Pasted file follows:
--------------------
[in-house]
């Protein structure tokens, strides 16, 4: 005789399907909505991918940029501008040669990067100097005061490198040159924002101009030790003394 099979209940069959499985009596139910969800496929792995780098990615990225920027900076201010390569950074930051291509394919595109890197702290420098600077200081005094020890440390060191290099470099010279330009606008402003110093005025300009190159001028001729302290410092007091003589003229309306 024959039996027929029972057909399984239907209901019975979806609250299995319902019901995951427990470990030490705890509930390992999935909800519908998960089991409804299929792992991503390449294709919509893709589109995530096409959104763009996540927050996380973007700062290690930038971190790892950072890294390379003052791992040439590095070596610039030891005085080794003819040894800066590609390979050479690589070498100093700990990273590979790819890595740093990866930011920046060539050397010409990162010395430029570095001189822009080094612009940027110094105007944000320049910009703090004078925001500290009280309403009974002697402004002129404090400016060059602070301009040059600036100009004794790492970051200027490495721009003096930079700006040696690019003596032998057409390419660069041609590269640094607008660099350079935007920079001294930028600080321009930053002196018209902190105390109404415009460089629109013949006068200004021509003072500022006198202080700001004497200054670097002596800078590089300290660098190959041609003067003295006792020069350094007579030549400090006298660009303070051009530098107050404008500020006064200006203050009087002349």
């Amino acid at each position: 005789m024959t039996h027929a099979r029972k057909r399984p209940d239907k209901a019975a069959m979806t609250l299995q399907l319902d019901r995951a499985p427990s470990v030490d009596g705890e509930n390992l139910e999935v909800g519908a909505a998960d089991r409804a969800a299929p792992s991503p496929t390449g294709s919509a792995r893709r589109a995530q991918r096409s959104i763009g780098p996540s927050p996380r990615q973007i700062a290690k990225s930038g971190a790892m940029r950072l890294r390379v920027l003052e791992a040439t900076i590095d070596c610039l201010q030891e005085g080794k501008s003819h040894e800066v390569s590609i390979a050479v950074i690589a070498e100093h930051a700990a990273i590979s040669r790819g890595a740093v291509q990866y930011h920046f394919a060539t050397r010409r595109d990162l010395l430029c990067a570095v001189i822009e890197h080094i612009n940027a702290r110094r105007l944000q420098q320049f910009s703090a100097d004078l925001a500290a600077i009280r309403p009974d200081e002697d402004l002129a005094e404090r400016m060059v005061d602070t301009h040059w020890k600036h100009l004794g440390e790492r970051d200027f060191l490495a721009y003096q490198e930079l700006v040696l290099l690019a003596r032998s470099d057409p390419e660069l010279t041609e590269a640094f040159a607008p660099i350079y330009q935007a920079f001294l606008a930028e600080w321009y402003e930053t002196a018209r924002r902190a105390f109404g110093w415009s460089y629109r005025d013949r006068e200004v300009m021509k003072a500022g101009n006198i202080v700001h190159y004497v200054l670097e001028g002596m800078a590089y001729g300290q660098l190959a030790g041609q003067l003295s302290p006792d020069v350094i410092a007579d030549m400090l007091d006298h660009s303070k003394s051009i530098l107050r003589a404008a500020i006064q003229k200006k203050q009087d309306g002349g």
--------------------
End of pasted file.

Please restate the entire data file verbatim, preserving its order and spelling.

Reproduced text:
[in-house]
């Protein structure tokens, strides 16, 4: 005789399907909505991918940029501008040669990067100097005061490198040159924002101009030790003394 099979209940069959499985009596139910969800496929792995780098990615990225920027900076201010390569950074930051291509394919595109890197702290420098600077200081005094020890440390060191290099470099010279330009606008402003110093005025300009190159001028001729302290410092007091003589003229309306 024959039996027929029972057909399984239907209901019975979806609250299995319902019901995951427990470990030490705890509930390992999935909800519908998960089991409804299929792992991503390449294709919509893709589109995530096409959104763009996540927050996380973007700062290690930038971190790892950072890294390379003052791992040439590095070596610039030891005085080794003819040894800066590609390979050479690589070498100093700990990273590979790819890595740093990866930011920046060539050397010409990162010395430029570095001189822009080094612009940027110094105007944000320049910009703090004078925001500290009280309403009974002697402004002129404090400016060059602070301009040059600036100009004794790492970051200027490495721009003096930079700006040696690019003596032998057409390419660069041609590269640094607008660099350079935007920079001294930028600080321009930053002196018209902190105390109404415009460089629109013949006068200004021509003072500022006198202080700001004497200054670097002596800078590089300290660098190959041609003067003295006792020069350094007579030549400090006298660009303070051009530098107050404008500020006064200006203050009087002349």
């Amino acid at each position: 005789m024959t039996h027929a099979r029972k057909r399984p209940d239907k209901a019975a069959m979806t609250l299995q399907l319902d019901r995951a499985p427990s470990v030490d009596g705890e509930n390992l139910e999935v909800g519908a909505a998960d089991r409804a969800a299929p792992s991503p496929t390449g294709s919509a792995r893709r589109a995530q991918r096409s959104i763009g780098p996540s927050p996380r990615q973007i700062a290690k990225s930038g971190a790892m940029r950072l890294r390379v920027l003052e791992a040439t900076i590095d070596c610039l201010q030891e005085g080794k501008s003819h040894e800066v390569s590609i390979a050479v950074i690589a070498e100093h930051a700990a990273i590979s040669r790819g890595a740093v291509q990866y930011h920046f394919a060539t050397r010409r595109d990162l010395l430029c990067a570095v001189i822009e890197h080094i612009n940027a702290r110094r105007l944000q420098q320049f910009s703090a100097d004078l925001a500290a600077i009280r309403p009974d200081e002697d402004l002129a005094e404090r400016m060059v005061d602070t301009h040059w020890k600036h100009l004794g440390e790492r970051d200027f060191l490495a721009y003096q490198e930079l700006v040696l290099l690019a003596r032998s470099d057409p390419e660069l010279t041609e590269a640094f040159a607008p660099i350079y330009q935007a920079f001294l606008a930028e600080w321009y402003e930053t002196a018209r924002r902190a105390f109404g110093w415009s460089y629109r005025d013949r006068e200004v300009m021509k003072a500022g101009n006198i202080v700001h190159y004497v200054l670097e001028g002596m800078a590089y001729g300290q660098l190959a030790g041609q003067l003295s302290p006792d020069v350094i410092a007579d030549m400090l007091d006298h660009s303070k003394s051009i530098l107050r003589a404008a500020i006064q003229k200006k203050q009087d309306g002349g």